Green River City Council Approves Cell Tower in 5-2 Vote

Green River City Council Approves Cell Tower in 5-2 Vote

Union Wireless provided this mock up image to show where the cell tower will be located and how it will look from Uinta Drive. Courtesy photo

GREEN RIVER — After a lot of discussion, the Green River City Council voted 5-2 Tuesday night to approve a Special Use Permit for Union Telephone Company to build an 80-foot cell tower on Uinta Drive.

Mayor Pete Rust and Councilman Jim Zimmerman were the two votes against the Special Use Permit, while Councilors Robert Berg, Mike Shutran, Sherry Bushman, George Jost, and Gary Killpack voted in favor. The Council previously tabled the resolution to provide time for the community to express opinions.

The tower will be located at 380 Uinta Drive, which Union employee Tyler Tholl said is the ideal location for the tower due to its proximity to the Hutton Heights area.

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The primary purpose of the tower is to deploy FirstNet, a first responder network. Green River Police Chief Tom Jarvie said FirstNet ensures that first responders will be prioritized in the case of emergencies or outages so public safety professionals can continue doing their jobs.

Tholl said Union was approached by AT&T to build the tower so the company can use it for the first responder network. Chief Jarvie added that better connectivity will also allow more people to send photos and videos to dispatch, as well as possibly allow body-cam footage to be seen live by other officers.

Though the first responder network could be deployed using multiple smaller towers throughout town, Tholl said the 80-foot lattice type tower is the most efficient and cost-effective way to do so.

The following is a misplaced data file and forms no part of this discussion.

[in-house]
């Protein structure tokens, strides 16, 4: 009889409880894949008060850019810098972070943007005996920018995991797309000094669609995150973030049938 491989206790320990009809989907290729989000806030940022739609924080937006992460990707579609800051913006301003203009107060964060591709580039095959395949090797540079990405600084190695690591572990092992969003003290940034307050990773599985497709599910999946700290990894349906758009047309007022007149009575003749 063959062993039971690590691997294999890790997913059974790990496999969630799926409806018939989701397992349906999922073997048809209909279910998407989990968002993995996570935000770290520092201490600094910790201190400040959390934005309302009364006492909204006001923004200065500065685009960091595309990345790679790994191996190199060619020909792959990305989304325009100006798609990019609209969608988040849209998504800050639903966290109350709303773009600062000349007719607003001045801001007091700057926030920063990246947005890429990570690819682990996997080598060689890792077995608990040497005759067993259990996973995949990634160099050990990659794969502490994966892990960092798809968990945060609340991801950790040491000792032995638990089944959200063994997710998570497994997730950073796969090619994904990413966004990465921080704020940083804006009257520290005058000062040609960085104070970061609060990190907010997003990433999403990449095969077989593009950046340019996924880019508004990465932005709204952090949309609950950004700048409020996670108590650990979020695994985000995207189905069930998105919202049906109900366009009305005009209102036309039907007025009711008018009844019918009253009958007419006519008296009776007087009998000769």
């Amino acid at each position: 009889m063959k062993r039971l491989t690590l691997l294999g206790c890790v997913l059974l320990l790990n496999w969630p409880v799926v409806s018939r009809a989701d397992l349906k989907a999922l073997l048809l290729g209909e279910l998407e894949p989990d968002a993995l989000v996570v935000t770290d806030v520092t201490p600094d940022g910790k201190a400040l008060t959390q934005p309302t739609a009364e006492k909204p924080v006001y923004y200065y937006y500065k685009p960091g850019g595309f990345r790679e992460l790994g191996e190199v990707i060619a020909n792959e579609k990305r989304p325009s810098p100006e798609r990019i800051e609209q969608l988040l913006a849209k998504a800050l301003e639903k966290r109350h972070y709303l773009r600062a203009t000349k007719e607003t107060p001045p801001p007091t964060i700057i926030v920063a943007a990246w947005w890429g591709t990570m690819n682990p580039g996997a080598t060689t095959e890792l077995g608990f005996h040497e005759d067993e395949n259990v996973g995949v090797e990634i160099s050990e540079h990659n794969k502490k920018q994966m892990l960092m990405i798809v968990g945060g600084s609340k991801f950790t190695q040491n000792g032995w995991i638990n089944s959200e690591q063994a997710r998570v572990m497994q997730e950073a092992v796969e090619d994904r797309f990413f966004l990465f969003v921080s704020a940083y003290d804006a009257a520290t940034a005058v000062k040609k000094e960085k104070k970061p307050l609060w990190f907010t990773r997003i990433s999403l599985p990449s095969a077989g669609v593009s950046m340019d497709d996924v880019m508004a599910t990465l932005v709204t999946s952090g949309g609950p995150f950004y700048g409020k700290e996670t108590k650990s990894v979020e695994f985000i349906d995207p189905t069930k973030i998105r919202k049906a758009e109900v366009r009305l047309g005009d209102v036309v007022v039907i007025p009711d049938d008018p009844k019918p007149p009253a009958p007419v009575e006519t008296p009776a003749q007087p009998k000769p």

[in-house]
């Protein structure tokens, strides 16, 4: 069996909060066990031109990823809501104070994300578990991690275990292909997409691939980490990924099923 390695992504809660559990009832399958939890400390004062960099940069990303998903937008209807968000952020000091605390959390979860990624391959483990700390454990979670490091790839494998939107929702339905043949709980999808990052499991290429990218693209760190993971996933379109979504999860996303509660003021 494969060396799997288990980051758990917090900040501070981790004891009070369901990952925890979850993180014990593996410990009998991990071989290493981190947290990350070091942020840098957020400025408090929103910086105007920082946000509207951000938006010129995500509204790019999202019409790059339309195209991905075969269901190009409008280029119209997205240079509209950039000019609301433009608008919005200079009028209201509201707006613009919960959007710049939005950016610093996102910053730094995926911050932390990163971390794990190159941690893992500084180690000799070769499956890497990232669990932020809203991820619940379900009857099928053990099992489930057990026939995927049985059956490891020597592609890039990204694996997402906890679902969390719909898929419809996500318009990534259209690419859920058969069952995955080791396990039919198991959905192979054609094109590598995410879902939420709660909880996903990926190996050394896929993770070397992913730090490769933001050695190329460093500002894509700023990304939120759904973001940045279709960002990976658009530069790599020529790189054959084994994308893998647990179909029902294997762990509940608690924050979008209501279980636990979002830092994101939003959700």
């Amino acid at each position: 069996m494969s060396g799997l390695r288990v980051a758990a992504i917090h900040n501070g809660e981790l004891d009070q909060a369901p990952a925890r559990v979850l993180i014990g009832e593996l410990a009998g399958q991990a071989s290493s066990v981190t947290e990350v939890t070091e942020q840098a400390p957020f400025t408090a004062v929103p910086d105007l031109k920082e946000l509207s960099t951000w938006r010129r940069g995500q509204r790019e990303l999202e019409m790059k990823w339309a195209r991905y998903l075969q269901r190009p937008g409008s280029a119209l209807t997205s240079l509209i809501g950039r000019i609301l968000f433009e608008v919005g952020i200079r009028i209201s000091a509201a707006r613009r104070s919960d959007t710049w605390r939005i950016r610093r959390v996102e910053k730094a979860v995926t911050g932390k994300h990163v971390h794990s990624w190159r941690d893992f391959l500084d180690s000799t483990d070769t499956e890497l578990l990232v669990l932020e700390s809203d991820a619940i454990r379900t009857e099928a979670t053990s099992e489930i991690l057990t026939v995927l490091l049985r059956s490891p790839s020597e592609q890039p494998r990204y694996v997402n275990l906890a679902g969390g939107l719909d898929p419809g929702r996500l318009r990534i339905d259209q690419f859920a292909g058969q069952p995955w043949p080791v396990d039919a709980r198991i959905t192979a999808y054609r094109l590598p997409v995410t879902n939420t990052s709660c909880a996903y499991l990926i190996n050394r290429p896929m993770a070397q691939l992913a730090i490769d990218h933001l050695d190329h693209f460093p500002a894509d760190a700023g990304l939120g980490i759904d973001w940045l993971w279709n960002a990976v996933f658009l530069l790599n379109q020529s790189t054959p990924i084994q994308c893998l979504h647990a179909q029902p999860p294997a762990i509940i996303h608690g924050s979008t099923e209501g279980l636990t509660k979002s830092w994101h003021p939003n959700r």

There were three residents who spoke against the tower at the meeting, in which the primary concern had to do with the aesthetics of the tower. Dennis Laughlin, owner and manager at Harley Davidson, said he did not want the tower to be built due to it being “ugly”.

“I think an 80-foot tower in the middle of town is a damn ugly idea,” Laughlin said.

Amanda Shepard, who was in attendance at the July 7 meeting when this agenda item was first presented to the Council, once again spoke against the tower. She said she was concerned about the beautification of the town, but also about possible health risks the tower could present.

“I’m concerned about everybody,” Shepard said.

Councilman Killpack said he received about 25 to 30 emails and calls regarding the cell tower, and that only three were against the tower. He said that without technology, the city will not move forward and progress.

“Does Green River want to grow? Or do want to stay the way we are?” He asked.

However, Mayor Rust said this issue is not one of technology and advancement, but rather location. He said Union could place smaller towers throughout town instead of an 80-foot tower on Uinta Drive.

“This is a location issue,” Mayor Rust said.

Councilman Shutran pointed out that multiple towers that are just 30 feet shorter than the proposed tower could be even more “intrusive” to the community.

Councilwoman Bushman also said she received overwhelming support for the tower on a poll she put on her Facebook page. Meanwhile, Councilman Zimmerman said all of the constituents he spoke to in Ward I were against the tower.

The Council voted to approve the Special Use Permit, but noted that it was not an easy decision, and they understand that not everyone is going to be happy with their vote.

“It’s not an easy vote to take,” Councilman Jost said.